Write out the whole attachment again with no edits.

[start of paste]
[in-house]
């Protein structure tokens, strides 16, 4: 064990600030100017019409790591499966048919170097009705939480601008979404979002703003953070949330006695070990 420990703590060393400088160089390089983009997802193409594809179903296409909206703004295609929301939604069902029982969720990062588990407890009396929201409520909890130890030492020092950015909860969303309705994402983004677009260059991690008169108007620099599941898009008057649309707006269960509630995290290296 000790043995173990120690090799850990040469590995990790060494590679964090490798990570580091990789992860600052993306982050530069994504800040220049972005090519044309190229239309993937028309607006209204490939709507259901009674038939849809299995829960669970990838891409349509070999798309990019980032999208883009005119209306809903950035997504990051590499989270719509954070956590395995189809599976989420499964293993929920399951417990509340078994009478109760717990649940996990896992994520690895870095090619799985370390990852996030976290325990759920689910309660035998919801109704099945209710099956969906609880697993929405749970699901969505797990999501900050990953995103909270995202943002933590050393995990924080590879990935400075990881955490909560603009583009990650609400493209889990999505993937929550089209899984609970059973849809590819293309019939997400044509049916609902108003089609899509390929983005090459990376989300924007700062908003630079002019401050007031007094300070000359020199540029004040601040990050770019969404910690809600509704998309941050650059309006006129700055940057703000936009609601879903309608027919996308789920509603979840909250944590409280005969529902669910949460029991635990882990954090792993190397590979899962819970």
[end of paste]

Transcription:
[in-house]
């Protein structure tokens, strides 16, 4: 064990600030100017019409790591499966048919170097009705939480601008979404979002703003953070949330006695070990 420990703590060393400088160089390089983009997802193409594809179903296409909206703004295609929301939604069902029982969720990062588990407890009396929201409520909890130890030492020092950015909860969303309705994402983004677009260059991690008169108007620099599941898009008057649309707006269960509630995290290296 000790043995173990120690090799850990040469590995990790060494590679964090490798990570580091990789992860600052993306982050530069994504800040220049972005090519044309190229239309993937028309607006209204490939709507259901009674038939849809299995829960669970990838891409349509070999798309990019980032999208883009005119209306809903950035997504990051590499989270719509954070956590395995189809599976989420499964293993929920399951417990509340078994009478109760717990649940996990896992994520690895870095090619799985370390990852996030976290325990759920689910309660035998919801109704099945209710099956969906609880697993929405749970699901969505797990999501900050990953995103909270995202943002933590050393995990924080590879990935400075990881955490909560603009583009990650609400493209889990999505993937929550089209899984609970059973849809590819293309019939997400044509049916609902108003089609899509390929983005090459990376989300924007700062908003630079002019401050007031007094300070000359020199540029004040601040990050770019969404910690809600509704998309941050650059309006006129700055940057703000936009609601879903309608027919996308789920509603979840909250944590409280005969529902669910949460029991635990882990954090792993190397590979899962819970």